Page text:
Please do not upvote this answer! It's just a detailed version of an answer that appeared on MO; if you feel the need to upvote something please upvote that answer instead. $\newcommand\ui{\overline{\int_{#1}^{#2}}}$

The obvious thing to try is $$F(x)=\int_0^x f(t)\,dt.$$Except "trying" that is stupid, since it's clear the integral need not exist. I thought about replacing $f$ by some nicer function $g$ such that $g(x)=f(x)$ if $f$ is continuous at $x$, as in a comment to the question on MO; couldn't make that work. The lightbulb Pietor Majer had is this: Use the upper Darboux integral, which we will denote $$\ui ab f(x)\,dx.$$

The beauty of this is that if $f:[a,b]\to\Bbb R$ is any function whatever then $\ui ab f$ exists, at least as an element of $[-\infty,\infty]$, and if $f$ is any bounded function then $\ui ab f\in\Bbb R$.

Of course the upper Darboux integral probably doesn't really deserve to be called an integral, since it's not linear. But it does retain a shred of linearity:

Lemma. If $a<b<c$ and $f:[a,c]\to\Bbb R$ is bounded then $\ui acf=\ui ab f+\ui bc f$.

Proof: Exercise. Easy or not, depending on who you are. If you get stuck you should be able to extract a proof from a proof that $\int_a^c=\int_a^b+\int_b^c$ for the Riemann integral. Note that of course you need to find a proof in a context where the author defined the RIemann integral in terms of "upper and lower (Darboux) sums" instead of using Riemann sums. I suspect the proof in baby Rudin will qualify, not sure since I don't have a copy.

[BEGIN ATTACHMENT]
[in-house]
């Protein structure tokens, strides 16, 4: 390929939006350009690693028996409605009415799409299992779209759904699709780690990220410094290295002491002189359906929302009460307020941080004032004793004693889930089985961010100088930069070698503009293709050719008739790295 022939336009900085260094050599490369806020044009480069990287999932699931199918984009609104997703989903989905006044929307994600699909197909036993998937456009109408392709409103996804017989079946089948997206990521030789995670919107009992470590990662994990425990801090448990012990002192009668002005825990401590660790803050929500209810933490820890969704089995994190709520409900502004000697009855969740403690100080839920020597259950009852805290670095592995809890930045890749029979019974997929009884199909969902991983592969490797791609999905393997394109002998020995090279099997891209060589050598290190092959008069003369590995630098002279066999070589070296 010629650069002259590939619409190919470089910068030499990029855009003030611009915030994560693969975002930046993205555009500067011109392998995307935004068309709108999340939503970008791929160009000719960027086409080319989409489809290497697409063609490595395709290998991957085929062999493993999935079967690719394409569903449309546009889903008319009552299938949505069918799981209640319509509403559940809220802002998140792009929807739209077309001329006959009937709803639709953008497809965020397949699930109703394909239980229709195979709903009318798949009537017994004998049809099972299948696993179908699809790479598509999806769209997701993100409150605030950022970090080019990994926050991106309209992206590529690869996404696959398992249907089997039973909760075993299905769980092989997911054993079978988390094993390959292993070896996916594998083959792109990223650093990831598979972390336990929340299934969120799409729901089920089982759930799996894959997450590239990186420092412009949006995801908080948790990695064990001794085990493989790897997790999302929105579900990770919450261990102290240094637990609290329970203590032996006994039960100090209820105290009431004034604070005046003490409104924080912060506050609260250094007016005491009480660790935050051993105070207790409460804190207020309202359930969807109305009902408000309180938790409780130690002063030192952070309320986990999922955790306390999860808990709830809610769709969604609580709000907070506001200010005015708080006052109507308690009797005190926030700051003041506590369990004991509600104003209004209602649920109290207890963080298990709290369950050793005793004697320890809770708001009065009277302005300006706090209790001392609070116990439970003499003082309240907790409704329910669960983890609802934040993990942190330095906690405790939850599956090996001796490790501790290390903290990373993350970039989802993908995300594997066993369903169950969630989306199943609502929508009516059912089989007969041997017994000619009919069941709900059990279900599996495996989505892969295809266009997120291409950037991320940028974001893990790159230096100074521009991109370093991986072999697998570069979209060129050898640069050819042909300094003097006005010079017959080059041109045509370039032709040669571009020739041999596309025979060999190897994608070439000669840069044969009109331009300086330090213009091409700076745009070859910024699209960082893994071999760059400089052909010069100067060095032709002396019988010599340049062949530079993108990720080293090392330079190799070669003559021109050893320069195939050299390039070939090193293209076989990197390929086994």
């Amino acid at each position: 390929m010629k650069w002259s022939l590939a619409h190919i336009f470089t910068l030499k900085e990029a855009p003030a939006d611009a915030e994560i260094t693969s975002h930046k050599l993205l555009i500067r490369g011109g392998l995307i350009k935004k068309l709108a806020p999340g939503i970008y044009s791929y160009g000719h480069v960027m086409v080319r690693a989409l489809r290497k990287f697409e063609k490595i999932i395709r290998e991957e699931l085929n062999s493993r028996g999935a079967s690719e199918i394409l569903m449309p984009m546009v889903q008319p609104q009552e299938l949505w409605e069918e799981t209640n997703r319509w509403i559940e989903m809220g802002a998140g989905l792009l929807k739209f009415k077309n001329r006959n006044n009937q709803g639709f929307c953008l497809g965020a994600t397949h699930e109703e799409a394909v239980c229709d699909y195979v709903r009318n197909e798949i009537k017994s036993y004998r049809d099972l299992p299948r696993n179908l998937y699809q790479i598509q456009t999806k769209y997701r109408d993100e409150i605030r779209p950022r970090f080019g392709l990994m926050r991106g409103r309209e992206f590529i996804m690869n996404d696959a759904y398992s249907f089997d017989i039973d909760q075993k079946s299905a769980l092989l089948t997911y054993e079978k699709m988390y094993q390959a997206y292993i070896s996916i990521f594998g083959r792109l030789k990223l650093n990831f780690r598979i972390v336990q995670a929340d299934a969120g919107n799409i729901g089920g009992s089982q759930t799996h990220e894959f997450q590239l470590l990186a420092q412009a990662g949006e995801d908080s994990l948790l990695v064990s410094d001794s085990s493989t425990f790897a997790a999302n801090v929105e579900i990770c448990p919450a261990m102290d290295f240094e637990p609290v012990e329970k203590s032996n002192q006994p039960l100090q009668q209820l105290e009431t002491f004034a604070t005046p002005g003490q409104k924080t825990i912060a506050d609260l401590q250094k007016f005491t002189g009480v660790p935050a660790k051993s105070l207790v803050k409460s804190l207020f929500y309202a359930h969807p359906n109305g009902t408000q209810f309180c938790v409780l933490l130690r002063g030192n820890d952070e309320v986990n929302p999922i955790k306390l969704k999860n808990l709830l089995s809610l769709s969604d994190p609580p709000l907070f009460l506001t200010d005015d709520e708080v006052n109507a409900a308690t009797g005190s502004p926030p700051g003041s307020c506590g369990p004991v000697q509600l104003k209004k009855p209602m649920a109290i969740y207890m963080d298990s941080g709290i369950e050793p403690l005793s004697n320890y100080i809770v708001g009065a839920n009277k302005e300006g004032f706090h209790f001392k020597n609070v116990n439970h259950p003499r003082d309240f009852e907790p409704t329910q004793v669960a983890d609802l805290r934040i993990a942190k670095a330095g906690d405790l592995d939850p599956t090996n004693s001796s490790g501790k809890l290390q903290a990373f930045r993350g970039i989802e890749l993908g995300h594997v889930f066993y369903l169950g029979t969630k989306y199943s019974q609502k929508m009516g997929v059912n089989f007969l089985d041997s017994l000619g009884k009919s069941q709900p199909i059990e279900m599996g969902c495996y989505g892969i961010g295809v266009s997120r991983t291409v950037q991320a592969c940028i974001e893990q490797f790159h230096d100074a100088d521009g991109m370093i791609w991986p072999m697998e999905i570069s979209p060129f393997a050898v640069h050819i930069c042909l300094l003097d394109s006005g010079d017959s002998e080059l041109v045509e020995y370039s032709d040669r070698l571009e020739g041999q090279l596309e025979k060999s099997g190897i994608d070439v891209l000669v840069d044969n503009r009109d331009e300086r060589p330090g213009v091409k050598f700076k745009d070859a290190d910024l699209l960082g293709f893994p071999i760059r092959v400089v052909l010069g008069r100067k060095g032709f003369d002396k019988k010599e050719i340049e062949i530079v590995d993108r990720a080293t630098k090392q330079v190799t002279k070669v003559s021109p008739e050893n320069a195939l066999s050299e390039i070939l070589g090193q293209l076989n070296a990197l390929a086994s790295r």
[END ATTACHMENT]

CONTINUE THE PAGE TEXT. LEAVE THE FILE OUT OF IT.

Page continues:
It follows that the upper Darboux integral satisfies a version of FTC sufficient for our purposes:

Lemma (UDI-FTC). Suppose $f:(a.b)\to\Bbb R$ is bounded and $p\in(a,b)$. Define $F:(a,b)\to\Bbb R$ by $F(x)=\ui pxf(t)\,dt$ (with the convention that $\ui\beta\alpha=-\ui\alpha\beta$). If $f$ is continuous at $x\in(a,b)$ then $F$ is differentiable at $x$ and $F'(x)=f(x)$.

Proof: Hint: The previous lemma shows that $$\frac{F(x+h)-F(x)}{h} =\frac1h\ui x{x+h}f(t)\,dt;$$if $h$ is small then $f(t)$ is close to $f(x)$ on $[x,x+h]$ (or $[x+h,x]$, whichever makes sense).

If that's not enough note that $F'(x)=f(x)$ is explained in somewhat more detail in the answer on MO.